M&T Bank’s quarterly earnings fell, and the firm gave a bleak outlook for commercial real estate lending — in contrast to rising profits and optimism at other commercial real estate lenders.
The bank reported diluted earnings of $3.37 per share in the fourth quarter of 2021, down from $3.52 a year ago. Net income also dipped. M&T reported $458 million in revenue, a 2.7 percent decline from $471 million in the same period last year.
Driving those declines was a drop in lending. Across the board, M&T reported average loans decreased by $2.1 billion or 2 percent from the previous quarter. The forgiveness of PPP loans that bolstered the bank’s previous year performance was primarily to blame, said Darren King, the Buffalo-based bank’s chief financial officer, on an earnings call Thursday.
Commercial and industrial loans dipped by $1.4 billion, mirroring the $1.6 billion decline in PPP loans, which contributed to that category. Commercial and residential real estate lending didn’t fare well either. Commercial real estate loans dipped by $830 million quarter-over-quarter and residential real estate by $89 million.
Community banks such as M&T had a hard year in commercial real estate lending. While Manhattan investment sales have recovered in recent quarters, annual sales still hover below pre-pandemic levels.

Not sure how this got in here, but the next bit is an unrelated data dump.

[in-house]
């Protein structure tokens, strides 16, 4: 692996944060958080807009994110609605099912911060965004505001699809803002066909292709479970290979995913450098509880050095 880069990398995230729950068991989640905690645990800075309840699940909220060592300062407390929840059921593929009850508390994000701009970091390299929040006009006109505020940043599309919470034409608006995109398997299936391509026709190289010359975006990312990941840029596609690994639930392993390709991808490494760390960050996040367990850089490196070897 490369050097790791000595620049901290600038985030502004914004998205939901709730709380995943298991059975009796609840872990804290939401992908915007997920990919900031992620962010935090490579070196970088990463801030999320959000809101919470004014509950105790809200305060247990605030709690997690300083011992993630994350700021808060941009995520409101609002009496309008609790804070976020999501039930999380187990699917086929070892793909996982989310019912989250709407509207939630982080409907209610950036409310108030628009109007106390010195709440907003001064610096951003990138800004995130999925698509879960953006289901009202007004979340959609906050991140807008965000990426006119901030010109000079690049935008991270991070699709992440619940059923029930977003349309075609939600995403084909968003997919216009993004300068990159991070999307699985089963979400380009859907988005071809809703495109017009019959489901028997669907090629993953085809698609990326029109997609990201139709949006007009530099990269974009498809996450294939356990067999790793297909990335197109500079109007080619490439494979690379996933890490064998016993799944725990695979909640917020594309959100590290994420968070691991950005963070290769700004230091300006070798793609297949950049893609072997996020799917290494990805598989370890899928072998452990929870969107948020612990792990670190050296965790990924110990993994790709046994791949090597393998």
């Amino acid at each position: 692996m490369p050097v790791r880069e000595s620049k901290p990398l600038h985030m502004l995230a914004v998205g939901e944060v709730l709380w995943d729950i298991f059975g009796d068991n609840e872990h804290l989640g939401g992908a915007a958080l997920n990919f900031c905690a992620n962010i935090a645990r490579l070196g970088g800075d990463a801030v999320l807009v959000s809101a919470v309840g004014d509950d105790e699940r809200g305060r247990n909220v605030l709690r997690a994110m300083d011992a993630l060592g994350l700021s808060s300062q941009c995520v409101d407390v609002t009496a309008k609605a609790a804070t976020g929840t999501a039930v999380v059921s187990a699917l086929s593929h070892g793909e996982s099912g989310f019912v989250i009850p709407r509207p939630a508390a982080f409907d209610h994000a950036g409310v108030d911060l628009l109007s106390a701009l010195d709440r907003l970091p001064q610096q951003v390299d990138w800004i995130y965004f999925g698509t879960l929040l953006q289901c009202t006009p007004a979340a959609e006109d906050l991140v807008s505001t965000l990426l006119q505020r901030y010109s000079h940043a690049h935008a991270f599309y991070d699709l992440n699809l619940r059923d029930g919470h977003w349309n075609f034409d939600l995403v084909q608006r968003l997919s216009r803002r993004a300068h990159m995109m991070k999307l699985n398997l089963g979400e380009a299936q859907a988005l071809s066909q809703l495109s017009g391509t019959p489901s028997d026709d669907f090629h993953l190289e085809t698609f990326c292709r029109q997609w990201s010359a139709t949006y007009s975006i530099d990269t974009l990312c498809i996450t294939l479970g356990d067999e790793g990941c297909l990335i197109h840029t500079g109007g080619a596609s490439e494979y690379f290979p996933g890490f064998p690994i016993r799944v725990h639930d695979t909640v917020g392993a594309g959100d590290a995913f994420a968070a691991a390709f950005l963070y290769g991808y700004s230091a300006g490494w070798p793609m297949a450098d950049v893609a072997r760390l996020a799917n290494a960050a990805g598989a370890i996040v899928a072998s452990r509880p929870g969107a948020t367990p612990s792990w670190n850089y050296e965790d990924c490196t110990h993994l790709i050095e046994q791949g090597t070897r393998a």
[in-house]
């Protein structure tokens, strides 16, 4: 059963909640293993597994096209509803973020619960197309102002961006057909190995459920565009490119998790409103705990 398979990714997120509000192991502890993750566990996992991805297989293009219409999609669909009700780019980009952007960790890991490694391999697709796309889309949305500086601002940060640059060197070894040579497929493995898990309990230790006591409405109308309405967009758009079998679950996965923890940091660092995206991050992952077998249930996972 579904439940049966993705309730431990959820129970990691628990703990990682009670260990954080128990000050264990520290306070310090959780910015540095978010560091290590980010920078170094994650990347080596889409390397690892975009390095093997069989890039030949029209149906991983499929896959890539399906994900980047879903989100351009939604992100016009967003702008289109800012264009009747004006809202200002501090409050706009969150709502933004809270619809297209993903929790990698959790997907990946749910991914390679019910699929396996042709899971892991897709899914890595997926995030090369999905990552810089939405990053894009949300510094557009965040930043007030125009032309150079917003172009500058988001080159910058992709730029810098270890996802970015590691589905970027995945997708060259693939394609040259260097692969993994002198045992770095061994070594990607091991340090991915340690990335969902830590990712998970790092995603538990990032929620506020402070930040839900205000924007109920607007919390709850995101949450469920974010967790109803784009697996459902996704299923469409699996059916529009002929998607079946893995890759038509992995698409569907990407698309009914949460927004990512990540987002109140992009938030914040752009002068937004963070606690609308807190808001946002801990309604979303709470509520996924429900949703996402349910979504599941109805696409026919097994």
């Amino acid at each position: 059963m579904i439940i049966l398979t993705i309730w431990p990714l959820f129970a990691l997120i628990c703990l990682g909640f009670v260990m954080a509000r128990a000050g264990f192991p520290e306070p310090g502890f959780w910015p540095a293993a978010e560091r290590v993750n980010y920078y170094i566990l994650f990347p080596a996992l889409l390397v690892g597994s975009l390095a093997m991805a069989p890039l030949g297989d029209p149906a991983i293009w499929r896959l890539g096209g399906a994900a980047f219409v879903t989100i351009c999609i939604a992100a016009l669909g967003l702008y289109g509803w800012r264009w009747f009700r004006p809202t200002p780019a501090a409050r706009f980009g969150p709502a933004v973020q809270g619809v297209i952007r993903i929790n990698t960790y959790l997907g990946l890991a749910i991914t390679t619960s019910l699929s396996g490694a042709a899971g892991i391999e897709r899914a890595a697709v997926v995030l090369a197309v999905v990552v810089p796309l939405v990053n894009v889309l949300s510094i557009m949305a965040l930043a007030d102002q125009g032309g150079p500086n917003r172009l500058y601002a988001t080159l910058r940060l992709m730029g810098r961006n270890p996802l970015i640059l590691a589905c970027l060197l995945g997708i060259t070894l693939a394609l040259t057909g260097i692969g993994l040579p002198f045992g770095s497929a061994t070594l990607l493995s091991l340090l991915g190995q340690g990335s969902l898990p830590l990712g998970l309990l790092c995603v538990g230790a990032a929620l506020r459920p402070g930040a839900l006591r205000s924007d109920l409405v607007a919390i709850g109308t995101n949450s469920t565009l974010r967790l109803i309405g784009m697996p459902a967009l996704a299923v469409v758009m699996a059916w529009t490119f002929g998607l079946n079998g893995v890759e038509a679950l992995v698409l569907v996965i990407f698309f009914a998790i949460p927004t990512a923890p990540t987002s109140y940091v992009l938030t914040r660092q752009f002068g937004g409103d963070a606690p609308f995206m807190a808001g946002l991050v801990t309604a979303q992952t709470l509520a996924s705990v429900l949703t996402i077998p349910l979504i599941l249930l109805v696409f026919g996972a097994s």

Still, other real estate lenders including Signature Bank see the market’s recovery as an opportunity to expand. In an earnings call this week, the multifamily-focused bank celebrated another quarter of record-breaking profits and said it would ramp up its commercial real estate lending.
While Signature lends primarily to apartment building owners, M&T’s portfolio is stacked with hotel and retail loans. Midway through the year, the city’s lodging market entered an economic depression, according to the American Hotel & Lodging Association. Retail, meanwhile, is staging a slow comeback.
M&T sees a steeper drop in commercial real estate lending ahead.
“The pandemic resulted in a slow pace of new commercial real estate transactions over the past two years, putting pressure on balance growth,” said King, the CFO. “This leads us to expect low single-digit declines in CRE balances in 2022.”
Analysts on the earnings call were perplexed. Matt O’Connor, a managing director at Deutsche Bank, put it bluntly: “You’re the only bank I cover where they’re talking about deposits down, loans down, securities not really growing … It doesn’t feel right considering where the economy is.”
King countered by pointing to the growth outlook for commercial and industrial lending, driven by floorplan loans for car dealerships, as well as residential real estate and consumer loans, which he said should drive “mid-single-digit growth.” He also said the bank does not expect a decline in core deposits.
The bank did report that criticized loans, those in danger of defaulting, peaked in the third quarter of 2021. Mid-way through last year, the bank’s late-stage delinquent loans, predominantly residential real estate debts, had more than doubled to $1.1 billion.
King said the comeback in the hotel and retail sector reduced M&T’s roster of troubled loans in the fourth quarter, noting that occupancy rates at suburban hotels are strong. City hotels’ bookings are off pandemic lows, King said, but the sector is still grappling with lower rates of business travel.
“You make it sound dire,” King said, responding to O’Connor. “When I look forward to 2022, I feel as optimistic as I’ve been in the last 18 months.”